“I was so mad on the show,” Daniels says. “I was really upset because it happened one time,” she insists, “and she put it on me forever.” Daniels says MTV didn’t show how mad she actually was. “She seemed more mad, but I was more mad about the meaning of the tattoo and how big it was.”
Richards, on the other hand, was mostly shocked. “When I first saw it, maybe there is something in the mirrors there, but it looked f***ing huge,” Richards recalls. “It looked way bigger on the show. I can say now that I look at it every day, sometimes I forget it’s there. And I’m losing weight now, so it’s definitely shrinking.”
Given her initial reaction, it’s hard to believe how she feels about it now; she likes it so much, she wants to get it finished. “When I get more money in my pocket, and I can sit down with an artist, I want to finish it. I want to make it all black and gray, and turn the lock into a heart.” Her boyfriend likes it too: “He’s like, ‘I love it, it’s cool, you went on a show to get it, it’s awesome and it’s kind of hot.’”
In fact, she never really hated it to begin with. “The part of the episode when they reveal the tattoo to you and you’re standing there with goggles on, that is spread out over at least 15 minutes because they are filming and refilming to get the right angles, lighting, etc.,” Richards says. “So you’re standing there, your anxiety is building and building. I couldn’t see for four hours. I had those goggles on for four hours. I was sensory deprived.”
And while Richards seemed genuinely mad at her best friend for foiling her future plans, she was over it in five minutes: “My anxiety just built up so much that I cried and was shaking. As soon as it was over, we were shocked but relieved, like, ‘I love you, f*** it. We did this for a reason.’ It wasn’t as big of a deal after the fact.”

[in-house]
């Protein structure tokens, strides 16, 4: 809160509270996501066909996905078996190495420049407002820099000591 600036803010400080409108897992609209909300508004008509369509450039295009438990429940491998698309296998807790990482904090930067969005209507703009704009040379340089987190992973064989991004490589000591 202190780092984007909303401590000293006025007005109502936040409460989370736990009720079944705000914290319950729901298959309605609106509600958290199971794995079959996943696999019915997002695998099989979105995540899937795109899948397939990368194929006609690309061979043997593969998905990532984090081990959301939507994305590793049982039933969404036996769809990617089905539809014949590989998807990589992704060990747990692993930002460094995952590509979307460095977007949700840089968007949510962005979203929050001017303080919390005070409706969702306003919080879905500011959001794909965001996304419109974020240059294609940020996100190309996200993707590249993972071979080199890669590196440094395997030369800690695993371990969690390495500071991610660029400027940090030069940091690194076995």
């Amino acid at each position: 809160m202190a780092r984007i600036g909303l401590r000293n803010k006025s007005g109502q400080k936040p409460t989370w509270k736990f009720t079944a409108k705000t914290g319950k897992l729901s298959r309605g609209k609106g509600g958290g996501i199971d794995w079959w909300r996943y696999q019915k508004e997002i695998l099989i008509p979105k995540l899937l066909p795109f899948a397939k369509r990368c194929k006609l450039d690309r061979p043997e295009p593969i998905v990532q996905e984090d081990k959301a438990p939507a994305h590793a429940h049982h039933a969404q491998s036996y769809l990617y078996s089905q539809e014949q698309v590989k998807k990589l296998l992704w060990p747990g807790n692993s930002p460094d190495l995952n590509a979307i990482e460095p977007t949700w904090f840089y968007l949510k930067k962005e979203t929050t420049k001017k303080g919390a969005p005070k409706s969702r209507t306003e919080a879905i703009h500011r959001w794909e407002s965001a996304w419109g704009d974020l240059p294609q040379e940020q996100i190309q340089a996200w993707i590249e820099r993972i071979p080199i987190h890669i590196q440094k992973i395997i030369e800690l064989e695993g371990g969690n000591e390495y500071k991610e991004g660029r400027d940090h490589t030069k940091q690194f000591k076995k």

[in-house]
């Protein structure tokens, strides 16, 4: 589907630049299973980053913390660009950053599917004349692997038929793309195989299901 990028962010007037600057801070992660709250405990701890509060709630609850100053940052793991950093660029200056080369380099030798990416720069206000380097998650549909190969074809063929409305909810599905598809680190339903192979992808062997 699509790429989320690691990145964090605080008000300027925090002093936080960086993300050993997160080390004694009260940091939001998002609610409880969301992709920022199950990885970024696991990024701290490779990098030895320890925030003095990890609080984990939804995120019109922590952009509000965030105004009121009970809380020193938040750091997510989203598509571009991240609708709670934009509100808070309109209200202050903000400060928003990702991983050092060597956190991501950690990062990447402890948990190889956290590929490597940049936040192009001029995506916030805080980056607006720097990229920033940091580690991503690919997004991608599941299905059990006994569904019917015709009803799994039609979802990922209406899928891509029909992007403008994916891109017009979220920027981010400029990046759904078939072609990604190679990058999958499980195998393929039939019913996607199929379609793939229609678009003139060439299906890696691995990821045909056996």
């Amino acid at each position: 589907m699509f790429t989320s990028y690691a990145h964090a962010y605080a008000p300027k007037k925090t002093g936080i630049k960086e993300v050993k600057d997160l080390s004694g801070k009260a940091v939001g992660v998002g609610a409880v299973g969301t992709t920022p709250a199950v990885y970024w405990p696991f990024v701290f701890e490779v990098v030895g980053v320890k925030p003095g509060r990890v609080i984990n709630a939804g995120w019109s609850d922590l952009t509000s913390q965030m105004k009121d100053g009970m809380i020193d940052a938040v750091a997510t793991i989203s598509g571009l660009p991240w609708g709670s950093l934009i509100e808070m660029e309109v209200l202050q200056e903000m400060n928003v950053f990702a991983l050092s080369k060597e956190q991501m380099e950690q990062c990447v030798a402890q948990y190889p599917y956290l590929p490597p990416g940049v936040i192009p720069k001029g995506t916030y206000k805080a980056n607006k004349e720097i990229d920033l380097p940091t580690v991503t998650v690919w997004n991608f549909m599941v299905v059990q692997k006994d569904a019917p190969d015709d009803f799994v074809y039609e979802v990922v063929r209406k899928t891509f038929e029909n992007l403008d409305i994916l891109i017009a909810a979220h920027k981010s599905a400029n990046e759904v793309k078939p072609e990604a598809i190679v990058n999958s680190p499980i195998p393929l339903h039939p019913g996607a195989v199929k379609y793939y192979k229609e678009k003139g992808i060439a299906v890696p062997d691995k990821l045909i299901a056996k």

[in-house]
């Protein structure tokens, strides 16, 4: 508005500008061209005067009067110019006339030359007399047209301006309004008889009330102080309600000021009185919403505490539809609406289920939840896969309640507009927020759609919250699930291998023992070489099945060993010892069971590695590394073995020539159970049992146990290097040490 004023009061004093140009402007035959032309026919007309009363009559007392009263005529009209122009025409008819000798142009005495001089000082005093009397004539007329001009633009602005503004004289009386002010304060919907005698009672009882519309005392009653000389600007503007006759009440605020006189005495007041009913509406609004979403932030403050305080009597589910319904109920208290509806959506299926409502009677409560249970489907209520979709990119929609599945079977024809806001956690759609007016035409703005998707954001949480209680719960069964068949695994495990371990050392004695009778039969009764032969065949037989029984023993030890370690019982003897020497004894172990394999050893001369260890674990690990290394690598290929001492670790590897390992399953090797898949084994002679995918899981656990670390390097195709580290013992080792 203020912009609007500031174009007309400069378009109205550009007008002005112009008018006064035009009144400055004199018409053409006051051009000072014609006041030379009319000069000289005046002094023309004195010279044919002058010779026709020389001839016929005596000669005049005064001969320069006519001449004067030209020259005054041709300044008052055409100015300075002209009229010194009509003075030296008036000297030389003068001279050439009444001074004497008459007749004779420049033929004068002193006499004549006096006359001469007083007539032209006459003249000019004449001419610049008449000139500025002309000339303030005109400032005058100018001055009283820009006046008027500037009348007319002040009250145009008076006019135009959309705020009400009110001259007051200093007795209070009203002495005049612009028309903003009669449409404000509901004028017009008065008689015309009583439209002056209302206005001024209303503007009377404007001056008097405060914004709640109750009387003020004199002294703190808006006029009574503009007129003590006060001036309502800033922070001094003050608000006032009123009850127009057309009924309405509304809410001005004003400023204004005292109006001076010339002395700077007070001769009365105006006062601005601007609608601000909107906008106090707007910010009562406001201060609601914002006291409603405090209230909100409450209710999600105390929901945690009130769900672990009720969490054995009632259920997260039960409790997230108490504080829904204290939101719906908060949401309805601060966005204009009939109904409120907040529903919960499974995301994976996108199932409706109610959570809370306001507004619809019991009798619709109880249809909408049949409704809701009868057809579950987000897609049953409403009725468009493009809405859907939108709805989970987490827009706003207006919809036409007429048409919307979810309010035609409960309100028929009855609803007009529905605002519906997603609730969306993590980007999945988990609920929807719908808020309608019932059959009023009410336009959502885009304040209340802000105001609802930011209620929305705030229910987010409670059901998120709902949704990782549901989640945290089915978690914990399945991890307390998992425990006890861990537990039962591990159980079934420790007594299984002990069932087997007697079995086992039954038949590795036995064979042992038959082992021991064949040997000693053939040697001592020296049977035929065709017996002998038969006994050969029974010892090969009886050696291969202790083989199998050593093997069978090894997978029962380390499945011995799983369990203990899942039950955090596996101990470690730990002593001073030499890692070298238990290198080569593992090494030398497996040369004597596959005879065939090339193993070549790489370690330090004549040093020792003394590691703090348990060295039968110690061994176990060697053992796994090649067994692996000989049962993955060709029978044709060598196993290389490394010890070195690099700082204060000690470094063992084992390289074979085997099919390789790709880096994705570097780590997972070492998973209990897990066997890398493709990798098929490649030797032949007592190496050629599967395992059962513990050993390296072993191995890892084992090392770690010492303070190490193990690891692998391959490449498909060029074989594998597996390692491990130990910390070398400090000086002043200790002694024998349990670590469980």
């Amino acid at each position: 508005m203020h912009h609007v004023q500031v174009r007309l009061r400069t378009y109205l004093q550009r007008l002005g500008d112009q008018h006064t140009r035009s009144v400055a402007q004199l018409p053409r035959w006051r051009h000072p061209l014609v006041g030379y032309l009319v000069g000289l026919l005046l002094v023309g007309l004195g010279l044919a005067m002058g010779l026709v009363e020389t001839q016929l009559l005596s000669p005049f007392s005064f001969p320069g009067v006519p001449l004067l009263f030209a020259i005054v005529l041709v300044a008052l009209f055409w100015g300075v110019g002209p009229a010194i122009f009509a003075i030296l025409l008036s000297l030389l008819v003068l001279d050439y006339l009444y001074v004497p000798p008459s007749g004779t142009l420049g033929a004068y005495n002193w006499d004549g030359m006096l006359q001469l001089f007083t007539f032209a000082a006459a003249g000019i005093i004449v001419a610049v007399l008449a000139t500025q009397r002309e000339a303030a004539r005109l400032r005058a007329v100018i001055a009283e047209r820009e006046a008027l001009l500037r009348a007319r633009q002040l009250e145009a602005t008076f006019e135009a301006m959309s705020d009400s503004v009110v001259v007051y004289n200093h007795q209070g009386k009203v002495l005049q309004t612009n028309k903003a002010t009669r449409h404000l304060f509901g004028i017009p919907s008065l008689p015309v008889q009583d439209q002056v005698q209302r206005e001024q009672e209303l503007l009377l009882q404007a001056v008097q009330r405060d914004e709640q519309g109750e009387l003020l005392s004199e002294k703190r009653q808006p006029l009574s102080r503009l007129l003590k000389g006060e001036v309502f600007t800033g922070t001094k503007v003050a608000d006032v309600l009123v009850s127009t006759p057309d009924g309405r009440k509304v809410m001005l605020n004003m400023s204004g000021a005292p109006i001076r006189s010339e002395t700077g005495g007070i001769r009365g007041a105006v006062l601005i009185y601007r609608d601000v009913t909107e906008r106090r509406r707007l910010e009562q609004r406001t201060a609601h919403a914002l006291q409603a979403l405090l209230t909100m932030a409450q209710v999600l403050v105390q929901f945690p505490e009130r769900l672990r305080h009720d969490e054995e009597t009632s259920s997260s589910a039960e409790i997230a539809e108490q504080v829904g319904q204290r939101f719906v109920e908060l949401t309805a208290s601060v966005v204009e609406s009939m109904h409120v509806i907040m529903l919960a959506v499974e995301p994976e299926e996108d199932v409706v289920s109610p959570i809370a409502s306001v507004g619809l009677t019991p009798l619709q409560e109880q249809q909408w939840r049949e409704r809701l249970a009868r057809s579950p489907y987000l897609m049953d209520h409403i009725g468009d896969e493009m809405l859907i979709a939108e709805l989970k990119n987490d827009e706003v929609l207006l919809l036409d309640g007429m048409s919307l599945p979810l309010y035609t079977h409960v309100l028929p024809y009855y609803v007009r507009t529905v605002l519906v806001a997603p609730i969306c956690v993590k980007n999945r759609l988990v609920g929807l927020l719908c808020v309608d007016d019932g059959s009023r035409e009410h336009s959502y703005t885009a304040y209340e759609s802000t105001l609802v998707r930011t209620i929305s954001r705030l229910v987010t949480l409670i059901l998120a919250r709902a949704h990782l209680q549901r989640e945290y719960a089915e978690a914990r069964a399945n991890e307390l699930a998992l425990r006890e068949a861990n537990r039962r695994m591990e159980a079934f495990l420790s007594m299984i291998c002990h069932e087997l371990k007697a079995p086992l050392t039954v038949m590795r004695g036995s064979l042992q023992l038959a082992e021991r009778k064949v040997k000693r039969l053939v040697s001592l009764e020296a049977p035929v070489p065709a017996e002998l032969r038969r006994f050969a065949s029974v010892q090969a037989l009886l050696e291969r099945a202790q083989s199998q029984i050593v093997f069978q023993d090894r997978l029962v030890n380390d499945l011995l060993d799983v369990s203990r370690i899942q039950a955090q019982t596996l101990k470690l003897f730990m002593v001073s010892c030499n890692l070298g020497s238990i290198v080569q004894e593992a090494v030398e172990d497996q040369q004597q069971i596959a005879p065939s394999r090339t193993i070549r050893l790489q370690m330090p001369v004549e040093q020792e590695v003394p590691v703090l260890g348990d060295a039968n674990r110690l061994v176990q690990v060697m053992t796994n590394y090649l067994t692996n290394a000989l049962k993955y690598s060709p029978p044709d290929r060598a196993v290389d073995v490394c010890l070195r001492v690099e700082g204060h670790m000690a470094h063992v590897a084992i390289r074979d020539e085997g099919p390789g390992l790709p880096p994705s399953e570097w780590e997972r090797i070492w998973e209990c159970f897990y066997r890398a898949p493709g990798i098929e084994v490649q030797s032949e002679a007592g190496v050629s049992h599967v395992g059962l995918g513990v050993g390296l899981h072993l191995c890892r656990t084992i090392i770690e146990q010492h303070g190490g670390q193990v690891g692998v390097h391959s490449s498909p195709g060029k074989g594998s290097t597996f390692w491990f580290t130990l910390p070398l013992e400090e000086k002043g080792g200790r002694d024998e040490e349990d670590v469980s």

Daniels felt differently, though. “At first I was thinking after the show I’m just gonna get it removed or cover it and it will be fine. But then I was watching videos of tattoo removal and it looked like it would hurt. And I wouldn’t get it covered up because the pain I went through for this tattoo, it was so bad, it was the worst pain ever,” she says. “And then I was just like, eh, I kind of like it.”
Tiffany Perez, a tattoo artist on the show who did Richards’s tattoo, is surprised they are both keeping their tattoos. Richards emailed Perez about finishing hers. “When she reached out and I saw her email, I was like, ‘Oh, God.’ I was a little nervous when I saw the message, but then I clicked it and I read it, I was like, she likes it! That’s crazy!” she says. “When I saw her reaction to it, I felt bad because she started to cry and said it would make her insecure. But I guess she just learned to accept it and love it and that’s why she wants to finish it.”
Perez didn’t do Daniels’s tattoo, but she thought that was one of the worst tattoos of the season, saying, “That was horrible.” When Perez was informed that Daniels plans to keep it, she couldn’t believe it: “No way! That’s so funny!”
Richards isn’t going to let this tattoo stop her from achieving her goals. In fact, she’s going to put her new tattoo to work. “People are asking to pay me to send them a picture of the tattoo. That’s why I want to get it finished because, why not? If I can make money off it, screw it!” she says. “I’m not as pissed about it or crippled by the situation.” But she’s not even sure she wants to be a cam girl anymore — this whole experience gave her not only a new, free tattoo and a great story but also a glimpse of what could be. “After being on this show, I think I genuinely want to go into doing reality TV,” she shares. “Being a cam girl is not my number one goal anymore.” She’s about to take a job dancing at a club in Chicago where she said MTV filmed a reality show about strippers.
Both women have no regrets about going on the show. “It was so worth it,” Richards gushes. “Seeing my aunt being so proud of me for being on TV, and seeing my mom be so proud of me for doing something that I’ve talked about since I was 6 years old, getting on reality TV, seeing that made it extremely worth it for me.”